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‘All I try to do is listen’ - Meet the taxi chaplain who is helping drivers in tough times

PUBLISHED: 16:16 30 January 2019 | UPDATED: 11:18 31 January 2019

Mike Clarke, 74, from Gorleston offers a taxi chaplaincy service for drivers who need someone to talk to. Picture: Joseph Norton

Mike Clarke, 74, from Gorleston offers a taxi chaplaincy service for drivers who need someone to talk to. Picture: Joseph Norton

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The first question a taxi driver is usually asked is ‘been busy tonight?’

Mike claims to have salvaged one man's marriage and cured a driver's bad back. Picture: Joseph NortonMike claims to have salvaged one man's marriage and cured a driver's bad back. Picture: Joseph Norton

That’s normally followed by ‘what time are you on until?’

But despite interacting with the public on a daily basis, being a cabbie can be a lonely job and they are rarely asked how they are feeling.

Now a 74-year-old part-time taxi driver has set up a chaplaincy service for fellow colleagues to talk through their problems.

It could be as simple as having a bad weekend of takings, or as serious as a breakdown of their marriage.

He was inspired to launch the service after speaking to taxi drivers with various personal problems having become a part time driver five years ago. Picture: Joseph NortonHe was inspired to launch the service after speaking to taxi drivers with various personal problems having become a part time driver five years ago. Picture: Joseph Norton

Whatever the issue, taxi chaplain Mike Clarke from Gorleston is there to help.

Having already cured a driver’s bad back and saved a man’s marriage, Mr Clarke is ready to help transform yet more cabbies’ lives.

His secret? To listen and pray.

“Working as a taxi driver can be very stressful because a lot of drivers are self-employed, meaning if they do not have much business they cannot pay their bills,” Mr Clarke said.

“A lot of them have to work really unsociable hours and do not get to spend as much time with their family as they would like to.

“All I try to do is listen to their problems and help them out in any way I can.

“For some of them I will say a little prayer, and for others I will recommend going to church or even suggest counselling.

“Every case is different but whatever the problem is, I will give them my time.”

Having retired from being a gardener five years ago, Mr Clarke became a part-time cabbie and started working for Great Yarmouth-based taxi firm Compass.

Regular conversations with drivers on the rank inspired the 74-year-old to launch his taxi chaplaincy service.

He realised the nature of the job meant drivers often bottled up their emotions and rarely had anyone they could reach out to in order to share their issues with.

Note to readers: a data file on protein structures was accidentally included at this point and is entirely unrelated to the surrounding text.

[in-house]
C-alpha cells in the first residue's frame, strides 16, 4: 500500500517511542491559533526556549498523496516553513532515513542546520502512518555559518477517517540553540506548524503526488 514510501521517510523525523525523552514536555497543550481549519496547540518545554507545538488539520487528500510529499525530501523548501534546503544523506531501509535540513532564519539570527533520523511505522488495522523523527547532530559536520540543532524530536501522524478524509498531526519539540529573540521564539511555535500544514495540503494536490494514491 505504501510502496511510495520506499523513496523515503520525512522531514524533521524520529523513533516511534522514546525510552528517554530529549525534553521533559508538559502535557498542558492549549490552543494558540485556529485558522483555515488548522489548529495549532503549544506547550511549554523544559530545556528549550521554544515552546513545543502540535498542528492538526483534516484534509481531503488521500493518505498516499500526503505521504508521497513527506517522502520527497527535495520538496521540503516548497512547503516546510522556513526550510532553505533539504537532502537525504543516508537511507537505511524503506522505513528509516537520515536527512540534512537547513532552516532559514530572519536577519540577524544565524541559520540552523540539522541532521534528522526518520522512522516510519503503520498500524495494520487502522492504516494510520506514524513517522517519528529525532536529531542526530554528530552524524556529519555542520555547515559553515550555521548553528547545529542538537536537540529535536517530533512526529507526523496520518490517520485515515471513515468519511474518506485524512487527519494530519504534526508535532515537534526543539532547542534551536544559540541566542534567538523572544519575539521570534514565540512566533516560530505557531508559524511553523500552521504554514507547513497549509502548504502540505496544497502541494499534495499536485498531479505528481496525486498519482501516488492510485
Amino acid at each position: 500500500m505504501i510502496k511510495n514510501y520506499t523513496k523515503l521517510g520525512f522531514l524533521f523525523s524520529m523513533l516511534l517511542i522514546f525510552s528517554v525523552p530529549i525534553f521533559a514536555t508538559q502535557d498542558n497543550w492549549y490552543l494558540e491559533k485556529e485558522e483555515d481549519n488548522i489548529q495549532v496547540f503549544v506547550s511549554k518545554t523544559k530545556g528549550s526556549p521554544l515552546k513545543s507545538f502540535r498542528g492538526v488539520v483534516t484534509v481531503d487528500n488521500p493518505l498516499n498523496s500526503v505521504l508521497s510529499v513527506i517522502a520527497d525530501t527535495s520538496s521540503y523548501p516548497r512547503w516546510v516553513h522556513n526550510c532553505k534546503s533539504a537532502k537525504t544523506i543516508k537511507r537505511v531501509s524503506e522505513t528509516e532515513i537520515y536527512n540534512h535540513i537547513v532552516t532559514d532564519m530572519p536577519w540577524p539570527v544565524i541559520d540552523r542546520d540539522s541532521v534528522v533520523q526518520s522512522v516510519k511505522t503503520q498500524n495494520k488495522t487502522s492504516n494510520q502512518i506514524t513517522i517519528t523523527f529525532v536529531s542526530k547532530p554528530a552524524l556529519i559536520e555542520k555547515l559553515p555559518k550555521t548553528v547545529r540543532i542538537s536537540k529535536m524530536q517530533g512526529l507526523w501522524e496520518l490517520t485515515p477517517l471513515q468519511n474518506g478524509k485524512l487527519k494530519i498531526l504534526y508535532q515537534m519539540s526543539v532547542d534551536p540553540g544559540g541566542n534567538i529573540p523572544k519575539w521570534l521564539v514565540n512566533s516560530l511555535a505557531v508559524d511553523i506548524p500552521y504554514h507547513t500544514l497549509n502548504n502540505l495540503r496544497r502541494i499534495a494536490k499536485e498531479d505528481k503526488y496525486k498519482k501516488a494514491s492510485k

He said: “Just talking can have a massive effect on someone’s mental health.I am simply there to offer a service and if it benefits people, then that is great. God is the one who is doing all the work.”

Mr Clarke has been a Christian all of his life and attends church every Sunday. He claims his chaplaincy work has already saved one lucky man’s marriage.

“A driver came to see me and he was sobbing,” he said. “I asked him what was up and he told me his wife had left him.

“I listened to how devastated he was and said to him I would have a little prayer for him.

“The following week I bumped into him, and he told me his wife had called him to have a chat.

“They got back together and are now in a happy marriage. It was great to see.”

Salvaging a couple’s marriage is not the only success Mr Clarke has enjoyed. He also claims to have cured a colleague’s bad back, which had kept him out of the driving seat for months.

A week after praying for his friend, he was back in a cab earning a living for his family.

Despite transforming a number of people’s lives, the Gorleston man said he cannot take credit for any of it.

“I do not have any power. I am just there for people to talk to,” he said. “God is the one who makes the real difference and because of that I do not deserve praise for what I do.”

For those who are not religious, Mr Clarke will just happily chat away to his clients without any spiritual intervention.

The 74-year-old guessed he helps about five people a week.

This includes offering support on taxi ranks, hosting meet-ups in churches or holding a more casual sit-down chat at a cafe.

Compass boss Andy Molloy, described Mr Clarke’s work as brilliant.

“I think it is a great idea,” he said. “Being a taxi driver can be very lonely and sometimes we just need someone we can let off some steam to.”

For more information call Mike on 07810 124064.

Alternatively email him at michael.jean777@yahoo.co.uk

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